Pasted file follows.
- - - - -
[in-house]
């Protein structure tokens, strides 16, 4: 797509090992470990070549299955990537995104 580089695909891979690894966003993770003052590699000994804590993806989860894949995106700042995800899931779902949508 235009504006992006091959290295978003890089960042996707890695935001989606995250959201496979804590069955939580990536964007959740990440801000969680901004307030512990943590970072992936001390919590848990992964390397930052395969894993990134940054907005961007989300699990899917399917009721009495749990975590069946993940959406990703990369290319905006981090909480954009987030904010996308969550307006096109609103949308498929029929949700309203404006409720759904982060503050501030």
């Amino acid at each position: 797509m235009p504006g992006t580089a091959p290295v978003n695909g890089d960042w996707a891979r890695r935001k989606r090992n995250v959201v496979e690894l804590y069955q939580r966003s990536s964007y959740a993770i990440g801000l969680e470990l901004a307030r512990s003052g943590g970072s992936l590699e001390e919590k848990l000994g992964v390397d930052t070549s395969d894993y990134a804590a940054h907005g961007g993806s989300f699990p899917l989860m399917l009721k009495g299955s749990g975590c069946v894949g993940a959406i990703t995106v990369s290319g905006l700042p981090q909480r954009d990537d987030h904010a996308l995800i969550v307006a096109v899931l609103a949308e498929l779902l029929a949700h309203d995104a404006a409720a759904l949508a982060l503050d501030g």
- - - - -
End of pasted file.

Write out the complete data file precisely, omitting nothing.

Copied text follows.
[in-house]
């Protein structure tokens, strides 16, 4: 797509090992470990070549299955990537995104 580089695909891979690894966003993770003052590699000994804590993806989860894949995106700042995800899931779902949508 235009504006992006091959290295978003890089960042996707890695935001989606995250959201496979804590069955939580990536964007959740990440801000969680901004307030512990943590970072992936001390919590848990992964390397930052395969894993990134940054907005961007989300699990899917399917009721009495749990975590069946993940959406990703990369290319905006981090909480954009987030904010996308969550307006096109609103949308498929029929949700309203404006409720759904982060503050501030």
């Amino acid at each position: 797509m235009p504006g992006t580089a091959p290295v978003n695909g890089d960042w996707a891979r890695r935001k989606r090992n995250v959201v496979e690894l804590y069955q939580r966003s990536s964007y959740a993770i990440g801000l969680e470990l901004a307030r512990s003052g943590g970072s992936l590699e001390e919590k848990l000994g992964v390397d930052t070549s395969d894993y990134a804590a940054h907005g961007g993806s989300f699990p899917l989860m399917l009721k009495g299955s749990g975590c069946v894949g993940a959406i990703t995106v990369s290319g905006l700042p981090q909480r954009d990537d987030h904010a996308l995800i969550v307006a096109v899931l609103a949308e498929l779902l029929a949700h309203d995104a404006a409720a759904l949508a982060l503050d501030g």